Safe Remittances

As a Pacific Islander living and working in New Zealand, Australia, the United States or another country, you may send remittances (money transfers) back home. These payments could be for your family to buy essentials or to maintain their standard of living, to pay for accommodation or education, or to help with businesses. It could also be to help deal with natural disasters or for unexpected emergencies. Remittances can make a substantial contribution to the economy of your country. Equally, this advice applies to transferring money from Pacific Islands back to the country where a family member is working or studying. The necessity of this money getting to the recipient – together with the fact that you have worked hard to earn it – makes it particularly important that you transfer the money in the safest possible way. This ensures it reaches your family instead of a fraudster. You should also be paying as little as possible in transfer fees – and benefiting from the most favourable exchange rates – so that those back home receive as much as possible. After all, every cent counts.

This is particularly relevant at the moment, especially if work has been in short supply or non-existent because of the COVID-19 pandemic.

This advice has been compiled in conjunction with the British High Commission in New Zealand to help you make informed choices.

What to avoid

  • Paying unnecessarily high fees for remittances. Please visit for information and advice, see below under ‘Safe remittances’.
  • Potential poor availability/reliability of agents where your family lives, to deliver the money you have transferred.
  • Fraud:
    • Being tricked via email, text, DM (direct message), social media post or in person, by a fraudster posing as a money remitter.
    • Inadvertently allowing a scammer to gain access to your bank account or online remittance service, in order to steal your funds by withdrawing money or making payments you have not authorised.
  • Being deceived into participating in criminal activity (such as money laundering).

Safe remittances


  • Remittance providers in any Pacific country should also be registered or licensed in the country or countries where they operate; any unregistered or unlicensed provider is doing so illegally and the funds may not be transferred safely.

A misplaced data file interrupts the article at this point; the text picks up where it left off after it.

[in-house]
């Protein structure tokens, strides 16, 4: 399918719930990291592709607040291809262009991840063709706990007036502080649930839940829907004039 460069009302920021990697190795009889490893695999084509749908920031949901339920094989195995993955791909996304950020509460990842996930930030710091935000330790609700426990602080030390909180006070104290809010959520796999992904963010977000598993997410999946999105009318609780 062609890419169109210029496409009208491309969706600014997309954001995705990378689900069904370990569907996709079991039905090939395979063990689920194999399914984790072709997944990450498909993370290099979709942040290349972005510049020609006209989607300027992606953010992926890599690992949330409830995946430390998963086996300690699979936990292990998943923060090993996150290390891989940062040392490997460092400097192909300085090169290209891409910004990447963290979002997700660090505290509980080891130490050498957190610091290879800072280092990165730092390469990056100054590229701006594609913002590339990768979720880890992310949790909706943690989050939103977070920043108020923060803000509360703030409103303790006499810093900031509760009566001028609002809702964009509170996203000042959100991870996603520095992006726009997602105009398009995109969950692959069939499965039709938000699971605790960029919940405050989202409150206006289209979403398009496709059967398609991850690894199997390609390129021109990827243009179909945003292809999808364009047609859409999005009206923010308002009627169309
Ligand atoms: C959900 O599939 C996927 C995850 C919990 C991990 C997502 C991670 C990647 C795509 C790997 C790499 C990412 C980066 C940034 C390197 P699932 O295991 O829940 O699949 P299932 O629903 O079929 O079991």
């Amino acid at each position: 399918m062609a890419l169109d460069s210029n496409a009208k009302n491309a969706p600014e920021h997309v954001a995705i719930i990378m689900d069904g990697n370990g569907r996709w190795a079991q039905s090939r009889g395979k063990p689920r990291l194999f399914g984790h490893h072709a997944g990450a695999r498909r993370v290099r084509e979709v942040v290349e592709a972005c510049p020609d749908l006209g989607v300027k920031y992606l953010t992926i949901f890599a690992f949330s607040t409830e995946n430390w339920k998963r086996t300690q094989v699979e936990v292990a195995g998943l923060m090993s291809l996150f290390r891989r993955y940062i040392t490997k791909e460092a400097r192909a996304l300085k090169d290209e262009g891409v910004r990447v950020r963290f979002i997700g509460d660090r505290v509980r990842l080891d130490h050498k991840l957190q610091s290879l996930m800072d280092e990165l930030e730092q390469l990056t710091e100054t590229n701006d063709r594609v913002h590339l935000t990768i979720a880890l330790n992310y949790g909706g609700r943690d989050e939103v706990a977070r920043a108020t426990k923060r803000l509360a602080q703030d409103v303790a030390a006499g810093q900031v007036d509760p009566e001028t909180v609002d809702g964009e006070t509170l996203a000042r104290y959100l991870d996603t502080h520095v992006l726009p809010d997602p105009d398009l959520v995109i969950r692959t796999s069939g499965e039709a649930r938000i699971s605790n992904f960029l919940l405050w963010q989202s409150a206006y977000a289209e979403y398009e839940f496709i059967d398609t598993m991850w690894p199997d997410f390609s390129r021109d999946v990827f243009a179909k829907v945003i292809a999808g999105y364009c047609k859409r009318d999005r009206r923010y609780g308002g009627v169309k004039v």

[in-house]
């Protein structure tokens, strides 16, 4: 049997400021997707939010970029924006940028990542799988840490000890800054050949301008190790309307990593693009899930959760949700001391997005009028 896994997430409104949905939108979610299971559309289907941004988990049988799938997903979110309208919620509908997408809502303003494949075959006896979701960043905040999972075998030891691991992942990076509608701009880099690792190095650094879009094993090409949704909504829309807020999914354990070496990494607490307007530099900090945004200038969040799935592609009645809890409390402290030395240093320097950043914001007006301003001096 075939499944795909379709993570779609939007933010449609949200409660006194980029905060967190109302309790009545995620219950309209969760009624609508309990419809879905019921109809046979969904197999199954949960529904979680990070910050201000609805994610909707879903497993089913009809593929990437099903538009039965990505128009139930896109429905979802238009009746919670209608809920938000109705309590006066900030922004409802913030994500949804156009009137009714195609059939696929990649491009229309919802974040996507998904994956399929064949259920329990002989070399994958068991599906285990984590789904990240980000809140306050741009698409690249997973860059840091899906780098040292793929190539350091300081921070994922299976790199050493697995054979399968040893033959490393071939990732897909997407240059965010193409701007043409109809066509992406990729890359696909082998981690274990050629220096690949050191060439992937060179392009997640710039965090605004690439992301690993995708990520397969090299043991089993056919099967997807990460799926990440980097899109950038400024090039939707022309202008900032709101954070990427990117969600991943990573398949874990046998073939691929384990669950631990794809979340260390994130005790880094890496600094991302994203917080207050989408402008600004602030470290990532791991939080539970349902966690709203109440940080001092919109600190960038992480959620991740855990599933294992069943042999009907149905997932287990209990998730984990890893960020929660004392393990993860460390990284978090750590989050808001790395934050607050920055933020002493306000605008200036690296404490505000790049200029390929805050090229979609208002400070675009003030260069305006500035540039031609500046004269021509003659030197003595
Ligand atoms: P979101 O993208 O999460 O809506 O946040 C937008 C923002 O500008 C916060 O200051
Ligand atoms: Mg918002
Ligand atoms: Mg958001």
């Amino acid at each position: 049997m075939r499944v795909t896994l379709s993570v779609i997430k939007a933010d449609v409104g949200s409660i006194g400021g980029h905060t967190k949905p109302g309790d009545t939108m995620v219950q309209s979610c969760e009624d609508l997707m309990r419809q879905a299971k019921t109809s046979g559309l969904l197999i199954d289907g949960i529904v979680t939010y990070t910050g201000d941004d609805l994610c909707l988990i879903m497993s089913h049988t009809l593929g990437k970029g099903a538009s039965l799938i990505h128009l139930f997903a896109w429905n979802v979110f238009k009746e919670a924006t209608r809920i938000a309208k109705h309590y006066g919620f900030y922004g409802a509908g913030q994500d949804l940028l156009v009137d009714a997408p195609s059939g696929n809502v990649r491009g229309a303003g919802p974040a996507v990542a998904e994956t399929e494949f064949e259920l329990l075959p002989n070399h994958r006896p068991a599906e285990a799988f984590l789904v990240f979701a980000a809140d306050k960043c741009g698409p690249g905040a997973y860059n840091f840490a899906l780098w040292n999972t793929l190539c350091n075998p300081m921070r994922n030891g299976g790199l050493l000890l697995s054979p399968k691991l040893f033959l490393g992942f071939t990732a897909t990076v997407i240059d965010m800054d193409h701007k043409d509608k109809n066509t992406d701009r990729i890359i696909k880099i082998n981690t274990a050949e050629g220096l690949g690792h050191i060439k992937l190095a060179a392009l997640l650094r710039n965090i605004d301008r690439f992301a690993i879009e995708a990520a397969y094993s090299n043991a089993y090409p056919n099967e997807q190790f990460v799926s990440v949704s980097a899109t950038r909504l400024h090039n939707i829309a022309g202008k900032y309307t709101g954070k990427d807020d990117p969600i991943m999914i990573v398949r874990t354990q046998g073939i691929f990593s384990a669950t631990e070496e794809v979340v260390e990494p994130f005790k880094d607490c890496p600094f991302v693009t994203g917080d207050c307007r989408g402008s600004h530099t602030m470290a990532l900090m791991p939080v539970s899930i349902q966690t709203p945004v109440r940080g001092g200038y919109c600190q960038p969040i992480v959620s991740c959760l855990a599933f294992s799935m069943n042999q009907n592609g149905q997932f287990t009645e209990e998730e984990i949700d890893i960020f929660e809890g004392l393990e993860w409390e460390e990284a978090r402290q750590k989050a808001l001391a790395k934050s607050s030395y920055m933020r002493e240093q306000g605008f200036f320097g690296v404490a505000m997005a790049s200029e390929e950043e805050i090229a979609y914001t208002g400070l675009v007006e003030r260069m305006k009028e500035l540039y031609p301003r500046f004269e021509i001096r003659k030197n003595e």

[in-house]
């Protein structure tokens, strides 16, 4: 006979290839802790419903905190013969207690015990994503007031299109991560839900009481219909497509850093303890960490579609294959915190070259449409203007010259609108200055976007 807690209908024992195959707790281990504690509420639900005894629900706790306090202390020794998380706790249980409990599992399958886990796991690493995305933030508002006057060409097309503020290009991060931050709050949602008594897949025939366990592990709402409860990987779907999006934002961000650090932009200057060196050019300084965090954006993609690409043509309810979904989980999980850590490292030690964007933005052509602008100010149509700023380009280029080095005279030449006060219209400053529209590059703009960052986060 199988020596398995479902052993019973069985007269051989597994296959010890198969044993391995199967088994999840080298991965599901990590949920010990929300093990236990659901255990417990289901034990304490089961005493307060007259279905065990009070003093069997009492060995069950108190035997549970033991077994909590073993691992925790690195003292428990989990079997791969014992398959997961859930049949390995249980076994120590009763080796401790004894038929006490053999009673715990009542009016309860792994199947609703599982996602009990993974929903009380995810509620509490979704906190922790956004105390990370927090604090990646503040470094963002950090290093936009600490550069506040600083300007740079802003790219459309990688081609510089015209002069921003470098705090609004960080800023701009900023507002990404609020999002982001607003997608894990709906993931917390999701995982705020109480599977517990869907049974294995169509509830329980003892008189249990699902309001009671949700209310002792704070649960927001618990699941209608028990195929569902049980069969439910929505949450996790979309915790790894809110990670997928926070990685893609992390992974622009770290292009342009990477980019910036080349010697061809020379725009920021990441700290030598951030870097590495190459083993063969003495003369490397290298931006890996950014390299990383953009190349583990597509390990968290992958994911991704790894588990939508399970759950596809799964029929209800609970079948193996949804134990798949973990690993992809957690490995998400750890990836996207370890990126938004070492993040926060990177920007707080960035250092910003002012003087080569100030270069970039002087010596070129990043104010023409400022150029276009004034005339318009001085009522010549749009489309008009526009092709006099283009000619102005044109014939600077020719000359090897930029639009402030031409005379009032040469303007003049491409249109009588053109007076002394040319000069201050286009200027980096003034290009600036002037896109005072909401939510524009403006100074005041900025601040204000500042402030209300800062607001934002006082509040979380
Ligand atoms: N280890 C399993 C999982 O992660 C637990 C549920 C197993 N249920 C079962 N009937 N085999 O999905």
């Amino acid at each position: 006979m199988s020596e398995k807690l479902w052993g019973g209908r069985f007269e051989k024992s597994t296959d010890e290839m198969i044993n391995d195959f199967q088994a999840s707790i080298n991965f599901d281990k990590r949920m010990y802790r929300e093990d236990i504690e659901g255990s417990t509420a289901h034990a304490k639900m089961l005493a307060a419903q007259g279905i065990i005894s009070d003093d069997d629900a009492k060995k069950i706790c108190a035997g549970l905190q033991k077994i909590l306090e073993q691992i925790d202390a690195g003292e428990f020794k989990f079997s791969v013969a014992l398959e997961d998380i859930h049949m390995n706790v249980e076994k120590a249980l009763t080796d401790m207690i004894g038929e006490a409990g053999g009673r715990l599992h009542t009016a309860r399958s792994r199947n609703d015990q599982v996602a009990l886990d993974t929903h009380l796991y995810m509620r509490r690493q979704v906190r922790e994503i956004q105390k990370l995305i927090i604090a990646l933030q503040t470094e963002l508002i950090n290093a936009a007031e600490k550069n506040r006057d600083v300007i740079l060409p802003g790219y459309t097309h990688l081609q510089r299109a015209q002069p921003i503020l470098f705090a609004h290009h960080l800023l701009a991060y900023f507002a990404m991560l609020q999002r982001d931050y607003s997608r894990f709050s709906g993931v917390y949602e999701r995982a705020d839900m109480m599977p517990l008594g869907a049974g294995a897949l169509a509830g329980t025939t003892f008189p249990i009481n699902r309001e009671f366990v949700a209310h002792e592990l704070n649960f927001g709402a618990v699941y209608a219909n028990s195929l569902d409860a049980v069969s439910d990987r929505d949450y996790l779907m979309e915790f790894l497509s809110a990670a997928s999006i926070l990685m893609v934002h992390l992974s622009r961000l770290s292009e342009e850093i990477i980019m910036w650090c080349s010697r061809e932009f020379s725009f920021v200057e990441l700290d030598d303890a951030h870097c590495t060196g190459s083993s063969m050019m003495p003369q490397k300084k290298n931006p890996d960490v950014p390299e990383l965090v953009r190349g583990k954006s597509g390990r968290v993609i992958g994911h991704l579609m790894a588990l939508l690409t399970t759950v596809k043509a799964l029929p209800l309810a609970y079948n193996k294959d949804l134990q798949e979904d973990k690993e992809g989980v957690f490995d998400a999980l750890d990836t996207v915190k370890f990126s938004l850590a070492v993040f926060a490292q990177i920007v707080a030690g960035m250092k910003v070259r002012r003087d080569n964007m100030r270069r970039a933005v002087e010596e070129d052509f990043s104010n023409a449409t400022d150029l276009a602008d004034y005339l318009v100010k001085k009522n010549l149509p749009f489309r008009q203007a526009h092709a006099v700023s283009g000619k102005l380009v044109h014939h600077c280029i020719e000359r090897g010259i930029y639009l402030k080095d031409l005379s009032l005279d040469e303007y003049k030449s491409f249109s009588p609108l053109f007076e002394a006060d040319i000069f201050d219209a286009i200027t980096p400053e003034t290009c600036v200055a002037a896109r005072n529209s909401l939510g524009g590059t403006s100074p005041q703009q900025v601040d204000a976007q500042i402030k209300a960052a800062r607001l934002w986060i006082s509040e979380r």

• It is preferable to use registered remittance services than sending cash. If you must use cash, however, do not entrust it to individuals, groups or ‘couriers’ you do not know, who offer to take it back to family or friends in your country. Also, ensure you get a receipt and check the details carefully.
  • There are a number of resources to help you choose a remittance provider. You may have heard of or used one of the well-known remittance companies such as Western Union or Moneygram, but there are other remittances providers operating in the Pacific, and one of these might suit your circumstances better. To help you, visit, a website set up through the joint New Zealand and Australian Government-led initiative ‘Reducing the Cost of Remittances to the Pacific’. This website compares the different remittance providers to show you which providers offer the most favourable exchange rate and fees, and the most appropriate type of service for your needs. The website also answers most of the questions you are likely to have about how remittances work, and helps you make an informed choice of provider or service. Don’t forget to ask family members or friends who you are remitting money to, what the easiest and safest way for them to receive the funds is. This may help you make your choice of provider. You could also ask your employer for advice, if you believe they are trustworthy.
  • You should also protect your remittance service, banking and any other financial services accounts by using a password unique to that service. (If you use the same password for more than one service and one is hacked, criminals can access all of your accounts which share the same password). Do not share your login details with anybody else either verbally, in an email, text, DM or social media post. A responsible remittance provider will never ask for your login details. Check out our advice on safe creation and use of passwords at our Passwords advice page on this website.